Performances to be scored are: 

Rolling award 1 point
Tumbles or loose roll award 1 point
Plate roll or side spin award 1 point
Barrel rolls award 1 point
Combination of any of the above 1 point.
Dives greater than 15 feet 1 point.

10 points will be given for putting up a kit whether it is DQ’ed or not

10 points will be awarded for a kit that flies the at least twenty minutes

1 point for each minute the kit is in the air after 20 minutes up a max of 30 points. Scoring continues as long as the kit is in the air. 

Flying time is a minimum fifteen minutes. Kit handler has up to 2 minutes to call time-in to start scoring otherwise the judge will start judging after 2 minutes.

The contestant can call up to two 5 minute time outs for hawk attacks or when kits are out of view or other unforeseen disturbance.

If any bird lands before the minimum fifteen minutes the scoring is terminated. The kit is disqualified if a pigeon is purposely encouraged to fly by anyone after time in is called.

Out-birds will not be scored until they get back to the kit.  AN OUT-BIRD IS A PIGEON THAT IS OBVIOUSLY NOT FLYING AS PART OF THE KIT. Pigeons that roll deep and continue to perform away from the kit but are working back to the kit are not out-birds and all performances are scored. When the kit breaks apart and pigeons are performing separately but are working toward reforming a kit, all performances are scored. This is important to know especially when judging small kits. An active 3-bird kit might not appear to be performing as a team during the majority of the flying time! At the same time they can’t be flying in different parts of the sky all the time and still be called a kit.

All judges’ decisions are final.  

So that deeper performing birds are not penalized there will be a quality multiplier applied to the raw score. It is as follows. The judge and his second shall concur as to the quality multiplier.  

Quality Multiplier 

10 feet or less 1.0 multiplier

15-20 feet  1.2 multiplier

25-30 feet  1.3 multiplier

35-40 feet  1.5 multiplier

45-50  feet 1.6 multiplier

55-60  feet 1.8 multiplier

65-75  feet 1.9 multiplier

75 plus 2.0 multiplier 

This will always be subjective and the judges second should look for depth on a stop watch. One second per ten feet seems to be an accepted depth calculation now days. Some will be deeper and some will be shallower but it will eliminate subjectivity where one mans ten is another mans twenty. The judge and second should collectively decide the quality multiplier. Notice I did not include 11-14, 21-24, etc. That is because no man can tell a foot or two difference. The birds should perform for a greater majority of time at the quality depth agreed on by the judges.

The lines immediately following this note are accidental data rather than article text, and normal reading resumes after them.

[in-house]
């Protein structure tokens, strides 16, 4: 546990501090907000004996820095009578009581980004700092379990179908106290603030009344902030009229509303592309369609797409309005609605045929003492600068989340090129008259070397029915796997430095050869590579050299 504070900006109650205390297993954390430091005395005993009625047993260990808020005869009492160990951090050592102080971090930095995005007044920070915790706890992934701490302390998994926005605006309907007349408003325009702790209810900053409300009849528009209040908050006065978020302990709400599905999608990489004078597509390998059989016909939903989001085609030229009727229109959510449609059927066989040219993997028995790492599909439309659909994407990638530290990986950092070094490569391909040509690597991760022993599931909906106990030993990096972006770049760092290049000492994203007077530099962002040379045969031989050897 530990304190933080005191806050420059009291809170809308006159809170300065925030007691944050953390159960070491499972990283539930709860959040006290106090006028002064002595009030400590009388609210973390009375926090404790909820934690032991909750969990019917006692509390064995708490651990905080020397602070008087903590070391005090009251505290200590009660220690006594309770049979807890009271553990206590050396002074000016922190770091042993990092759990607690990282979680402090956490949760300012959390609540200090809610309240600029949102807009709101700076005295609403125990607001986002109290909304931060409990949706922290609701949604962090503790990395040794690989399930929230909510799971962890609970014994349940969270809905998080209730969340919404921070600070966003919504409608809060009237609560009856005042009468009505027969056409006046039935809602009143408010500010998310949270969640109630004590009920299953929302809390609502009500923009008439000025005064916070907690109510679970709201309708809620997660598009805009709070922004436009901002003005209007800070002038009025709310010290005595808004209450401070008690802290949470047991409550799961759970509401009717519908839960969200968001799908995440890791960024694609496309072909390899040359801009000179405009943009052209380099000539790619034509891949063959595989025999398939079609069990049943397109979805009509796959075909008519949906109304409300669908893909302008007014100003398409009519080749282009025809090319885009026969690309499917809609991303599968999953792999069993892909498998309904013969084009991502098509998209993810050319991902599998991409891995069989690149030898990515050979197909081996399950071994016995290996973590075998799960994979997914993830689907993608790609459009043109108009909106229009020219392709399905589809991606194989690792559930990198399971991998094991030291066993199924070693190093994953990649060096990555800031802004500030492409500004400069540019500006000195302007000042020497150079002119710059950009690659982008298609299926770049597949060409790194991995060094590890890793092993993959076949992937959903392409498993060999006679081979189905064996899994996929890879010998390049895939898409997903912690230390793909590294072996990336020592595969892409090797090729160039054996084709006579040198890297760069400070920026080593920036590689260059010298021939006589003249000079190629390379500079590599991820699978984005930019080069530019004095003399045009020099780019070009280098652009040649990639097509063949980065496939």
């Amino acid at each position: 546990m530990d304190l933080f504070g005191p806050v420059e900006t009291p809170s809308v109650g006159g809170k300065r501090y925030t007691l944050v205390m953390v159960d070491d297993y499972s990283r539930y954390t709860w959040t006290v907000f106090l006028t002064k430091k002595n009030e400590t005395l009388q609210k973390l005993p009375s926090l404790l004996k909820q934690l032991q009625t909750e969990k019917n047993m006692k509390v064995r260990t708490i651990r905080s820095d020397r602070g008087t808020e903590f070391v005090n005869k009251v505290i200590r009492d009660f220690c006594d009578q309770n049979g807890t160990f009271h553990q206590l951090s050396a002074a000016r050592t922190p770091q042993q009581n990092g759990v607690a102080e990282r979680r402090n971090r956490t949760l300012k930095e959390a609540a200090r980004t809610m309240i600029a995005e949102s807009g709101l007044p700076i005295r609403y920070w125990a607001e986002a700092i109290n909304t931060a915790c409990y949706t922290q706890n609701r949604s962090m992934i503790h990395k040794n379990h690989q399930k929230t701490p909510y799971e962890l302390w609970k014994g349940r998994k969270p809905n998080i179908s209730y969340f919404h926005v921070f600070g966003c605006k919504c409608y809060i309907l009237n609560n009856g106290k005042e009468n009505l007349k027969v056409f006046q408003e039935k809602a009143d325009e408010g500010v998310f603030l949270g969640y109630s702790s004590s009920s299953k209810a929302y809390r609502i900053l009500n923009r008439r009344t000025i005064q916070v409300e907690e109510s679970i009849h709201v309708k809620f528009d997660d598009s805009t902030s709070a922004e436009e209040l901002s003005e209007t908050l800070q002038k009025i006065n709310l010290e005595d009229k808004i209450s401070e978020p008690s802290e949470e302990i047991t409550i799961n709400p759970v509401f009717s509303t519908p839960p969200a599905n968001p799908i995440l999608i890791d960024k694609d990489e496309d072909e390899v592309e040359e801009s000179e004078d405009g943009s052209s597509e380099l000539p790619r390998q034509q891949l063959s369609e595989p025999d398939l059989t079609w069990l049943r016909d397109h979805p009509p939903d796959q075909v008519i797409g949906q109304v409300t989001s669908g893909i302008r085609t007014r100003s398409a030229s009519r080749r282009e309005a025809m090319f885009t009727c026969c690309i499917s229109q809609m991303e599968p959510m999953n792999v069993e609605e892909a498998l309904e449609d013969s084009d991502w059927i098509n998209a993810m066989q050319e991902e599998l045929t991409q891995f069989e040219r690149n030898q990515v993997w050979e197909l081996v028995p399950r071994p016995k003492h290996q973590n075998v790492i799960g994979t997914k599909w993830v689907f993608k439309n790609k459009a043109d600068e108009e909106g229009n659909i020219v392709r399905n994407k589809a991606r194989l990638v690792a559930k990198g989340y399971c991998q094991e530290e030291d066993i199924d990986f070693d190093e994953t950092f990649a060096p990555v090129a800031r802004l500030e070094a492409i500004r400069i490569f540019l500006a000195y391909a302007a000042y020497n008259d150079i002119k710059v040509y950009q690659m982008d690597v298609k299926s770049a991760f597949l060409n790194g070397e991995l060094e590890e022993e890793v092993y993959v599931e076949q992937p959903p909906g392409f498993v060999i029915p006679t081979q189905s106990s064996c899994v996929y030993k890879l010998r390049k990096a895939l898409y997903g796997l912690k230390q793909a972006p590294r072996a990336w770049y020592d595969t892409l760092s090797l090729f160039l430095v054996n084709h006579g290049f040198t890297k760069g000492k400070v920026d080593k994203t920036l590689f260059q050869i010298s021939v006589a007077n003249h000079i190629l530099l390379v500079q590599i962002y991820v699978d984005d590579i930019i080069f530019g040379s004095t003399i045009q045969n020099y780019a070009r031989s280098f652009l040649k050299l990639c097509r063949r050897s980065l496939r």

The final score will be: 

The raw score X the multiplier

+ 10 points for entering

+ 10 points for exceeding twenty minutes

+ (X) points up to thirty for time over twenty minutes

TOTAL  

The contestant can fly either three, five, or seven birds, and the number of birds called in will divide into the raw score.  If one drops early, the scoring will be terminated and the score totaled up. The birds have to kit to score, there is no disqualification for roll downs, or landing after the minimum fifteen minutes.  The birds are to be judged by someone other than the owner, preferably a knowledgeable roller judge, but for this contest if one cannot be found, we will take whomsoever you can get to do it! Along with the score sheet, the judge needs to submit a description of the fly (in his own words), with the approximate weather conditions and a phone number where and when he/she can be reached. The only requirement to participate in the Honor fly is to be a paid up member in good standing in the Flying Oriental Roller Society and a ten dollar entry fee.        

There will be four flies yearly and the first competition will be from Jan 1st. until April 1st, the second from April 2nd until July 1st.   And the third will be from July 2nd until September 1st. The last contest for the year will be from September 2nd until December 31st there will be a winner for the best kit in each of the competitions and a winner for the most total points scored for the calendar year.

 

 

 

Home